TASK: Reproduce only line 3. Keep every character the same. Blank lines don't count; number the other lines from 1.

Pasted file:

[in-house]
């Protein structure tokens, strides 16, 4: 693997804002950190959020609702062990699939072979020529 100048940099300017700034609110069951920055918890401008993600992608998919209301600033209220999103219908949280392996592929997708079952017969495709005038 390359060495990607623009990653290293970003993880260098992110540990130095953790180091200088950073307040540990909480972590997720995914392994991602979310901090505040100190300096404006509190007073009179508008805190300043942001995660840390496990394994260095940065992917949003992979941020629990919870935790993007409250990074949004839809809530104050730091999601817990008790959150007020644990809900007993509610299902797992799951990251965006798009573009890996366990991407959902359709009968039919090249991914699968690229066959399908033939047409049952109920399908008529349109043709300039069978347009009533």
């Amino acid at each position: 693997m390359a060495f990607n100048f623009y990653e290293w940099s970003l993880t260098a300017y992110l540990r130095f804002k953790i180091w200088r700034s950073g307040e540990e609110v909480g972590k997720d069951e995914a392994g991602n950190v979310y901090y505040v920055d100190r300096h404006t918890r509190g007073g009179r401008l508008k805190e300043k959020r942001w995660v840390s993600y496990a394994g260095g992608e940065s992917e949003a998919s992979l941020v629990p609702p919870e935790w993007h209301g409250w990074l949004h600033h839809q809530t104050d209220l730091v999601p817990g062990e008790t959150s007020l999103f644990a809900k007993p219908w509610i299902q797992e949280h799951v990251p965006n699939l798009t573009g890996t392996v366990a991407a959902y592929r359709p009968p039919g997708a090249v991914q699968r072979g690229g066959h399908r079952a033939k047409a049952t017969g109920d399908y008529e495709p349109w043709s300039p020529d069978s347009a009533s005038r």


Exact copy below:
């Amino acid at each position: 693997m390359a060495f990607n100048f623009y990653e290293w940099s970003l993880t260098a300017y992110l540990r130095f804002k953790i180091w200088r700034s950073g307040e540990e609110v909480g972590k997720d069951e995914a392994g991602n950190v979310y901090y505040v920055d100190r300096h404006t918890r509190g007073g009179r401008l508008k805190e300043k959020r942001w995660v840390s993600y496990a394994g260095g992608e940065s992917e949003a998919s992979l941020v629990p609702p919870e935790w993007h209301g409250w990074l949004h600033h839809q809530t104050d209220l730091v999601p817990g062990e008790t959150s007020l999103f644990a809900k007993p219908w509610i299902q797992e949280h799951v990251p965006n699939l798009t573009g890996t392996v366990a991407a959902y592929r359709p009968p039919g997708a090249v991914q699968r072979g690229g066959h399908r079952a033939k047409a049952t017969g109920d399908y008529e495709p349109w043709s300039p020529d069978s347009a009533s005038r």